The Democratic Senate primary may have been too close to call
late Tuesday, but the Republican nominee - former Gov. John
Ashcroft - said it didn't matter whether he ran against Rep. Alan
Wheat or Jackson County Executive Marsha Murphy.
Hours before the polls closed at 7 p.m. Tuesday, Ashcroft
issued a challenge to the Democratic winner for a series of
televised debates. He said such meetings would allow large numbers
of Missourians to contrast the nominees' differing stances.
Meanwhile the Democrats made it clear Tuesday that their chief
issue this fall will be Ashcroft himself.
Ashcroft said he had strong philosophical differences with
Murphy and with Wheat. Another difference, Ashcroft said, is the
urban background of both Democrats. That means they can't
understand the problems of all Missourians, Ashcroft said,
emphasizing that he has visited every one of the state's 114
counties this year.
"I really want to be issue-focused in this campaign," Ashcroft
The Democrats want one of their own to replace retiring Sen.
John C. Danforth, a Republican.
"We can't afford six years of Ashcroft," said a spokesman for
Gov. Mel Carnahan, the Democrat who last year succeeded Ashcroft,
who served two terms.
Carnahan will campaign vigorously for Wheat and will emphasize
to voters what he sees as Ashcroft's shortcomings, said spokesman
Carnahan contends that Ashcroft is to blame for the $315
billion education tax hike that Carnahan pushed through the
Legislature last year. "The funding for public schools was so bad
that more than 100 districts sued the state," said Carnahan's
spokesman, Chris Sifford.
In response, Ashcroft said that Carnahan and his allies "want
to divert attention from the state scene right now." He was
referring to the controversies in Jefferson City involving two
prominent Democrats, Secretary of State Judith Moriarty and state
House Speaker Bob Griffin.
And Ashcroft and state Republican leaders noted that he has a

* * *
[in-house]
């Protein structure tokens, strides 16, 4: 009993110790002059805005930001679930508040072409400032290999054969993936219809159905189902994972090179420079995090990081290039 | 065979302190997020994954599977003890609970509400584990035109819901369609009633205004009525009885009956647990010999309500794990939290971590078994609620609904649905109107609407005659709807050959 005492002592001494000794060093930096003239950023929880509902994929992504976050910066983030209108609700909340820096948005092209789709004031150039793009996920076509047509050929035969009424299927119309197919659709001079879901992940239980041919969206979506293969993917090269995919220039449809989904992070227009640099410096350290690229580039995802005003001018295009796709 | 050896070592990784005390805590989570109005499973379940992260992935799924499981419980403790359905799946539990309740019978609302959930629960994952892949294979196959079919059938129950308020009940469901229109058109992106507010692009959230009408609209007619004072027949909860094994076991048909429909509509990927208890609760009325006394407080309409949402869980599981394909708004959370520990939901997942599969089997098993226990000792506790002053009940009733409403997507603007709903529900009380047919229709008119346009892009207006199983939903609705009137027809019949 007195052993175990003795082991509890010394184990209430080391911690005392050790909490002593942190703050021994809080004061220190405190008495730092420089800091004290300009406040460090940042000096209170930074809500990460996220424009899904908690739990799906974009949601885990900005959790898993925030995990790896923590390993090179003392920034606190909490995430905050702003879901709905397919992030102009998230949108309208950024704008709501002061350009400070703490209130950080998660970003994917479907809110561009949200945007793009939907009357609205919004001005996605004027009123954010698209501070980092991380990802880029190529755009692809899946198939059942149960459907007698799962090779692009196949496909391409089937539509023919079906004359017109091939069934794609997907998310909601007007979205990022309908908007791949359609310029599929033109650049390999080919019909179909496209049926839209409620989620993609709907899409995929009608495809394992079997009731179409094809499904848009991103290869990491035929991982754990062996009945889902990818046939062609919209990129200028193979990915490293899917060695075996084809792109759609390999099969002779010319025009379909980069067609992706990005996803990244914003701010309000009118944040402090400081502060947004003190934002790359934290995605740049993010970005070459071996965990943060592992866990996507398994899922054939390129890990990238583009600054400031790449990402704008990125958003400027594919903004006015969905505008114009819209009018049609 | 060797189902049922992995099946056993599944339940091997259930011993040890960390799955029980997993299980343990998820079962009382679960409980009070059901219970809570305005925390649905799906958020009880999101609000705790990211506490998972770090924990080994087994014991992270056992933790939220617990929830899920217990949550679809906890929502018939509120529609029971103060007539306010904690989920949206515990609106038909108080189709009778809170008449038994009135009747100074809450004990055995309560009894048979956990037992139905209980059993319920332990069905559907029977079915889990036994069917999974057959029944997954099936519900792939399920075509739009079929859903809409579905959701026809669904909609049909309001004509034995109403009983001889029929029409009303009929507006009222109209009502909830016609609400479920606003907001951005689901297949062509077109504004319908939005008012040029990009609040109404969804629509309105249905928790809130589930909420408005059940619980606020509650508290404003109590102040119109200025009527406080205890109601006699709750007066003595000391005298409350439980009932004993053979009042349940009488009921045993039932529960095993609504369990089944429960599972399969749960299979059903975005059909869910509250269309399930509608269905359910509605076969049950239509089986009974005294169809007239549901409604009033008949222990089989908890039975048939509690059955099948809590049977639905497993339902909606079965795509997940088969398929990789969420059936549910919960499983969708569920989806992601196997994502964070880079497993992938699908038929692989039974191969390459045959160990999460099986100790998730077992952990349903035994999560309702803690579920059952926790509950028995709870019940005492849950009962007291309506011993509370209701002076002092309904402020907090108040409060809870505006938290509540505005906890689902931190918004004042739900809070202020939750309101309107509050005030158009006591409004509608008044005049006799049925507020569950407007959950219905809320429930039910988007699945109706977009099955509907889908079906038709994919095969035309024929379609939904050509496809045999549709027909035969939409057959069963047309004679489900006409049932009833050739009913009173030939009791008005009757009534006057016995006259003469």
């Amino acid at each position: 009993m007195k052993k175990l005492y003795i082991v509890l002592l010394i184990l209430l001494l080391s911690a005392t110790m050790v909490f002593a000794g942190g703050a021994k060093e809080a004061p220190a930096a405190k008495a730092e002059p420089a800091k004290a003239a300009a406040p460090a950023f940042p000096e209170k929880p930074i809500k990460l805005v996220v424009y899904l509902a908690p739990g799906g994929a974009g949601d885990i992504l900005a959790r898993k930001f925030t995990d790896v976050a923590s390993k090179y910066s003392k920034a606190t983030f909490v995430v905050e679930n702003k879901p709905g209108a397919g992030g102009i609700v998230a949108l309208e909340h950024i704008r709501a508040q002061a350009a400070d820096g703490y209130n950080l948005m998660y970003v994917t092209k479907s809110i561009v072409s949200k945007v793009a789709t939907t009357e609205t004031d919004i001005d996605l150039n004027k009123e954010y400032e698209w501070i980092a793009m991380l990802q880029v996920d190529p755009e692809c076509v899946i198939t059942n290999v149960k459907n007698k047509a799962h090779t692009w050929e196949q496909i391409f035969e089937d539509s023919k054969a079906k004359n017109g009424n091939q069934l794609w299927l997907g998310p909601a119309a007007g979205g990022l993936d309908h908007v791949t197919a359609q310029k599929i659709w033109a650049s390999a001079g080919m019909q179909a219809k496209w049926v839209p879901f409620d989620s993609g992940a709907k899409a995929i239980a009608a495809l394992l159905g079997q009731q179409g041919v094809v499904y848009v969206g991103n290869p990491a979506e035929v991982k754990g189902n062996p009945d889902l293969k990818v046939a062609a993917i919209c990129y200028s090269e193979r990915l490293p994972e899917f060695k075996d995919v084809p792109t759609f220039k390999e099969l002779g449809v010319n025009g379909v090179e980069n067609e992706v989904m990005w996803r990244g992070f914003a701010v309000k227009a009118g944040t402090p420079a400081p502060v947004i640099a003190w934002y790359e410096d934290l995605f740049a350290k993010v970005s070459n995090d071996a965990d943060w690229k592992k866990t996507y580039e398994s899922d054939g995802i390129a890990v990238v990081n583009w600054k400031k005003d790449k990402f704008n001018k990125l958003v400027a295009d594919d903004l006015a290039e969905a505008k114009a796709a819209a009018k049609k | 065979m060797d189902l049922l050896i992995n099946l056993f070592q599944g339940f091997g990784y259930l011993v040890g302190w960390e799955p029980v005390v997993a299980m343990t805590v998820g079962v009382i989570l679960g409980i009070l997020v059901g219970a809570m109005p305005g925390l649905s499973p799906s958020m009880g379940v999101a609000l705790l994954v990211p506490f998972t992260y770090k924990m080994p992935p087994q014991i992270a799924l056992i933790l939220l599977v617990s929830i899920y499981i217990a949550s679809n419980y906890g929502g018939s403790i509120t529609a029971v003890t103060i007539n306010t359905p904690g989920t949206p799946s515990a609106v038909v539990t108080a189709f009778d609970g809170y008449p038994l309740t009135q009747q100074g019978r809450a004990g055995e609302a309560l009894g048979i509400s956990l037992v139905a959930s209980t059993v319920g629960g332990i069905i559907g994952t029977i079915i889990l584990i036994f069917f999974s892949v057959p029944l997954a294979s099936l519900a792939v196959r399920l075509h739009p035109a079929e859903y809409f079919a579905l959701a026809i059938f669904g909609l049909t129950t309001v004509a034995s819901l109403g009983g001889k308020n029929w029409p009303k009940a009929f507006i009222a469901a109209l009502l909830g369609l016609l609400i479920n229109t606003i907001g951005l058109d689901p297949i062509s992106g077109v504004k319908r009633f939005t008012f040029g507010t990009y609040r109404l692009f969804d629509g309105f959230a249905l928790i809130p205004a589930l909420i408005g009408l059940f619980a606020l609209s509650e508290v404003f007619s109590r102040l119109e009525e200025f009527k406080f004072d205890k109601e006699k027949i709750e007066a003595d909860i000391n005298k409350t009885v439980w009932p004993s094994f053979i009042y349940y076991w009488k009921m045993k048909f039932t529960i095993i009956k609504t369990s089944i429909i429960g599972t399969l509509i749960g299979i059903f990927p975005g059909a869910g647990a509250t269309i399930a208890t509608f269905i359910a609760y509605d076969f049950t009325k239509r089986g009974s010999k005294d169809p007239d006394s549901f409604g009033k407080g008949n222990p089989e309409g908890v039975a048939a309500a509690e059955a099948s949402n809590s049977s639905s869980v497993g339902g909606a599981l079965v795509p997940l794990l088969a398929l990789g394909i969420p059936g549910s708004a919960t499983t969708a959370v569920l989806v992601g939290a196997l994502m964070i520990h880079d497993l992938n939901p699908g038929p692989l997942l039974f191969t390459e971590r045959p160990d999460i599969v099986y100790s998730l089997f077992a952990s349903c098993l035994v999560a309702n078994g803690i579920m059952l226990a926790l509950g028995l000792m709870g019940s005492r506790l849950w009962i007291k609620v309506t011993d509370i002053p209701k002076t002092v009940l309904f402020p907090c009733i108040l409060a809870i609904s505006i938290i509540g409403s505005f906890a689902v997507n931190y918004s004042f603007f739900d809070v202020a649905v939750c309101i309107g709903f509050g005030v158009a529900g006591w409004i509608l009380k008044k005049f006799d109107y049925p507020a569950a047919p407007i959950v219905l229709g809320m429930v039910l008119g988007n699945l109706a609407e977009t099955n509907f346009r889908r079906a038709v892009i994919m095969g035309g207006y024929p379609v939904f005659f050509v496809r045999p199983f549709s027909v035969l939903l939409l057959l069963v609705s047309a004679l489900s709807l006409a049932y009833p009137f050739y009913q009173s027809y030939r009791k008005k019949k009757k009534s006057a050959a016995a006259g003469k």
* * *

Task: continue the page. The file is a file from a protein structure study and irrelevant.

strong record of attracting voter support. He was re-elected
governor in 1988 with 65 percent of the vote. His average in four
statewide victories is more than 60 percent, said state GOP
executive director Scott Gallagher.
Such showings, Republicans said, demonstrates that Ashcroft's
appeal includes the state's mainstream voters - and not just
If the Democrats want to campaign on Ashcroft's record, he'll
do well, Gallagher said. "Many Missourians would love to go back to
Ashcroft as governor."
While state issues may be the candidates' focus, the race
itself is of national importance, both parties say.
The GOP is counting on keeping Missouri in its column, with
party leaders enthusiastically predicting that Republicans could
take over the Senate for the first time in a decade, because
President Bill Clinton is seen as being in trouble with voters.
Missouri is one of nine open Senate seats this year.
"It is right now one of the pivotal states for the Democrats in
1994," said Don Foley, executive director for the Democratic
Senatorial Campaign Committee. "There's a number of states where we
are not as hopeful" of a Democratic win in November.
To underscore Missouri's importance, Foley flew into Kansas
City on Tuesday night to be with the Democrats' primary winner. …